- What Is Africa to Me Now?
“Heritage”By Countee Cullen(For Harold Jackman)
What is Africa to me:Copper sun or scarlet sea,Jungle star or jungle track,Strong bronzed men, or regal blackWomen from whose loins I sprangWhen the birds of Eden sang?One three centuries removedFrom the scenes his fathers loved,Spicy grove, cinnamon tree,What is Africa to me?
In 1925, when Countee Cullen wrote his famous poem, “Heritage,” he was writing in a strong tradition of early twentieth-century African American artists who were dreaming of Africa. To be more specific, they were dreaming of repairing the rupture in their personal and social history that had been caused by the institution of slavery. One could see back as far as Charleston or Savannah or Baltimore, but what came before had to be largely imagined.
Five years later, in 1930, Langston Hughes wrestled with exactly this same question of what, and where, Africa is in his poem “Afro-American Fragment.”
So longSo far awayIs Africa.Not even memories aliveSave those that history books create,Save those that songsBeat back into the blood—Beat out of blood with words sad-sung [End Page 10] In strange un-Negro tongue—So long,So far awayIs Africa.
Subdued and time-lostAre the drums—and yetThrough some vast mist of raceThere comes this songI do not understand,This song of atavistic land,Of bitter yearnings lostWithout a place—So long,So far awayIs Africa’sDark face.
So what was Africa to Langston Hughes and Countee Cullen and others? Clearly it was a place they needed to understand—“I do not understand, / This song of atavistic land.” It was a place that appeared to be a crucial building block in their identity, and in the first half of the twentieth century Cullen, Hughes, and other artists would expend much creative energy trying to stitch Africa into the quilted narrative of African American lives. Of course, the truth is they knew exactly where Africa was, and they knew something of the many, many different cultures on the continent, but the question of “What is Africa?” was being posed as a gate through which they might pass and thereafter explore the more urgent problem of “What is America to me?”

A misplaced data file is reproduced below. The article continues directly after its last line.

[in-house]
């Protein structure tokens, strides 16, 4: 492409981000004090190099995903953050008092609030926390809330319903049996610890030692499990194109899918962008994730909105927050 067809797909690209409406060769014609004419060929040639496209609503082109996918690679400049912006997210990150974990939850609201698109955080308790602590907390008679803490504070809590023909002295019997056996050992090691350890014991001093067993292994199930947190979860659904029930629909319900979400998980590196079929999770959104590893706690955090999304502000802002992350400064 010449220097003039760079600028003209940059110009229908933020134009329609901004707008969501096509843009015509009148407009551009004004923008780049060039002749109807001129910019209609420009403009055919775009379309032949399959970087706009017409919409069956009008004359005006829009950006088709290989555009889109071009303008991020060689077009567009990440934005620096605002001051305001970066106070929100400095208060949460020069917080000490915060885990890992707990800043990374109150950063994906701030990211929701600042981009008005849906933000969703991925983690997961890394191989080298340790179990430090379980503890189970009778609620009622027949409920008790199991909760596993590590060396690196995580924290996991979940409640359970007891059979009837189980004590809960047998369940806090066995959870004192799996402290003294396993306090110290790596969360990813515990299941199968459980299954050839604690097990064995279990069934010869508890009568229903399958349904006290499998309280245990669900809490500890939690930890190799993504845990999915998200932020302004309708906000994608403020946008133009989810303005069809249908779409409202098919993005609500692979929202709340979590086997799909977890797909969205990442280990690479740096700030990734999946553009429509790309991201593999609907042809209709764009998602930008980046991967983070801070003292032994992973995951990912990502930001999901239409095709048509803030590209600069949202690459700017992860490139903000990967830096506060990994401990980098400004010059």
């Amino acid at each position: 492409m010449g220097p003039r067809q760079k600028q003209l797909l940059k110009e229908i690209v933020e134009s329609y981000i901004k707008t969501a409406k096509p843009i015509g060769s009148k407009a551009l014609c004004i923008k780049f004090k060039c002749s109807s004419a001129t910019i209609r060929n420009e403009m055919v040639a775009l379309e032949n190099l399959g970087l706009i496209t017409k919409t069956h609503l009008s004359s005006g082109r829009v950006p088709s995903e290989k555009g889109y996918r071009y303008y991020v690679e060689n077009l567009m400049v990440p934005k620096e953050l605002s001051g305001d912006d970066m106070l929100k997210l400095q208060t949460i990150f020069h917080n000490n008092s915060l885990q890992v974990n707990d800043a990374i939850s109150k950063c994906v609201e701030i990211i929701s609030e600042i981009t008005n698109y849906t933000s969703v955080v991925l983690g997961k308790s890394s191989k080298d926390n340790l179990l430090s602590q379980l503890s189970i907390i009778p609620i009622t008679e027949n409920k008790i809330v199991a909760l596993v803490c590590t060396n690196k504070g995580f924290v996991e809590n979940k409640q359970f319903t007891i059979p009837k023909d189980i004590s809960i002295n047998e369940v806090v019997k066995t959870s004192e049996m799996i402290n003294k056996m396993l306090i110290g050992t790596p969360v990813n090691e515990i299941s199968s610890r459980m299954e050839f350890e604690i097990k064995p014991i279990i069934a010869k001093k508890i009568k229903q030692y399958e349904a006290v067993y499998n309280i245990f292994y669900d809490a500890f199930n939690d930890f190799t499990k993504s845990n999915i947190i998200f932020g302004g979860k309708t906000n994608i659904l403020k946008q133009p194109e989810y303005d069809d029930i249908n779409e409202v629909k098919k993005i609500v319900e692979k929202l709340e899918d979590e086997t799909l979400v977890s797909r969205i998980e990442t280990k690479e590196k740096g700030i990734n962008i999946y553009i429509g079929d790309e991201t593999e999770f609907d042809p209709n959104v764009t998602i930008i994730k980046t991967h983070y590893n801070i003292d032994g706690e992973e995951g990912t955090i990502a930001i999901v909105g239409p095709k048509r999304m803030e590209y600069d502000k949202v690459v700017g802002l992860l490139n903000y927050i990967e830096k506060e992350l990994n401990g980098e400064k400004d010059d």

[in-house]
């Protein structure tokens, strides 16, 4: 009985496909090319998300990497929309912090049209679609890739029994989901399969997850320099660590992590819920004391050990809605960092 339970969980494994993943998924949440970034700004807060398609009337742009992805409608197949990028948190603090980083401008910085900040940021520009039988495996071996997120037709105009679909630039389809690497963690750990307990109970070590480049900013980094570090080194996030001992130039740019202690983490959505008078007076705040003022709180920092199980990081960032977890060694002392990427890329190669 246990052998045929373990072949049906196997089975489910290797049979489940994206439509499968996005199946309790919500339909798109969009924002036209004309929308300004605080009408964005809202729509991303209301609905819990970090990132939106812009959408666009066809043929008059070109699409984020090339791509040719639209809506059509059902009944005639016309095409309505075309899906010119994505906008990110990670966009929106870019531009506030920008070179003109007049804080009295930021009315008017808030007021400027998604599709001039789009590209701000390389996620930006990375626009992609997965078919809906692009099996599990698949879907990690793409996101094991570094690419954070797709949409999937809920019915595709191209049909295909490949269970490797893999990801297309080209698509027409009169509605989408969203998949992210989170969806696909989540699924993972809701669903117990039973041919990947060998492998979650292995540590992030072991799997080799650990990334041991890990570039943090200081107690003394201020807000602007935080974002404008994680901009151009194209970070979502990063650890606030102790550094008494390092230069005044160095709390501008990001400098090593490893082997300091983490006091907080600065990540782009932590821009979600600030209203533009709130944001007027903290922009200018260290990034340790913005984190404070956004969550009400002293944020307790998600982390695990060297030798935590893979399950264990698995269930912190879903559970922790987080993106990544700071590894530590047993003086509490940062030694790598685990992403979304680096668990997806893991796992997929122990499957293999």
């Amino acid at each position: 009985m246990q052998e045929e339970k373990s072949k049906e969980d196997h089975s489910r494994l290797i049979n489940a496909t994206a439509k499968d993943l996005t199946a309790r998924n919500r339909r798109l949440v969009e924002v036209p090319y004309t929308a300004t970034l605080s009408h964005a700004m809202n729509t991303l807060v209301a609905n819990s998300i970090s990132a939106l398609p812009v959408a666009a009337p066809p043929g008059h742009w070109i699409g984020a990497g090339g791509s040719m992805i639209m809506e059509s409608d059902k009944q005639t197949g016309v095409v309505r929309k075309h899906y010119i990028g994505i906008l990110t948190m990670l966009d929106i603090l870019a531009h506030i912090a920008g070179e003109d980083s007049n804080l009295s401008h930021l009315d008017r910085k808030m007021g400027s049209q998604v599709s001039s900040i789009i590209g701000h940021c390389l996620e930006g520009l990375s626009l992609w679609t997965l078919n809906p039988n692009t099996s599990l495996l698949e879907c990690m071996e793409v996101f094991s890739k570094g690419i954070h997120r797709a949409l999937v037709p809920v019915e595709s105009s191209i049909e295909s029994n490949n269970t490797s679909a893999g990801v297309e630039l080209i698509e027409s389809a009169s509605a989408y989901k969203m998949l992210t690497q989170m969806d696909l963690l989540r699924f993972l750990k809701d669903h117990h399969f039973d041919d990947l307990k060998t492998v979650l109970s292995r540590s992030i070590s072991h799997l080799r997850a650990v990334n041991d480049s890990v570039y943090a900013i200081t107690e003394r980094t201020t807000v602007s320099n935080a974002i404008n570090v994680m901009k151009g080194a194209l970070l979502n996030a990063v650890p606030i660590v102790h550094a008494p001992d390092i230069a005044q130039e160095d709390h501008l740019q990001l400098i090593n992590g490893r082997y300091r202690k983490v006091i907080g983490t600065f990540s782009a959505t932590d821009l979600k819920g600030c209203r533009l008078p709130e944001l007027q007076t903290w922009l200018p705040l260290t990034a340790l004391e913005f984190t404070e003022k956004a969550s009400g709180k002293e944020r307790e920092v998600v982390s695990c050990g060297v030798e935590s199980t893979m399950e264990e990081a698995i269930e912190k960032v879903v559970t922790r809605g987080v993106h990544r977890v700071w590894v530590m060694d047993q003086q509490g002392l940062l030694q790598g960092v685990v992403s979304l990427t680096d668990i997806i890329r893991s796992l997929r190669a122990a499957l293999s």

By the time we reach the mid-1970s, Alex Haley’s book Roots appears to have successfully answered the question of what Africa means. Carefully published to coincide with the bicentennial celebrations of the United States, and presented as a gift to the country, Haley’s book was keen to reattach the umbilical cord to Africa and create a sociohistorical highway between Africa and her diasporan people—primarily, of course, Americans. Part of the book’s intention was to create some kind of reconciliation with Africa; in fact, one might view Roots as a long 850-page answer to Cullen’s delicately posed question, “What is Africa to me?” And Haley’s conclusions? Well, put simply, “it’s the place where I’m from.” Where Hughes claims to not understand, Haley is adamant that he understands fully—these are my ancestors, this is my village, this is where my story begins. The first sentence of the book couldn’t be more sure-footed: “Early in the spring of 1750, in the village of Juffure, four days upriver from the coast of The Gambia, West Africa, a man-child was born to Omoro and Binta Kinte.”
It would appear that in a brief period of fifty or so years, African Americans passed from eloquently wondering about Africa to knowing Africa. Of course the story isn’t this simple, but I’ll return to this question of knowing—or even wanting to know—in a moment. Suffice to say that, whatever the artistic merits of the book, Roots was hugely significant as a cultural event. One might successfully argue that it heralded a change in modern terminology with which we are all familiar; out with Afro-American or Black American and in with African American. [End Page 11]
I mention Roots because of its personal resonance. I was a...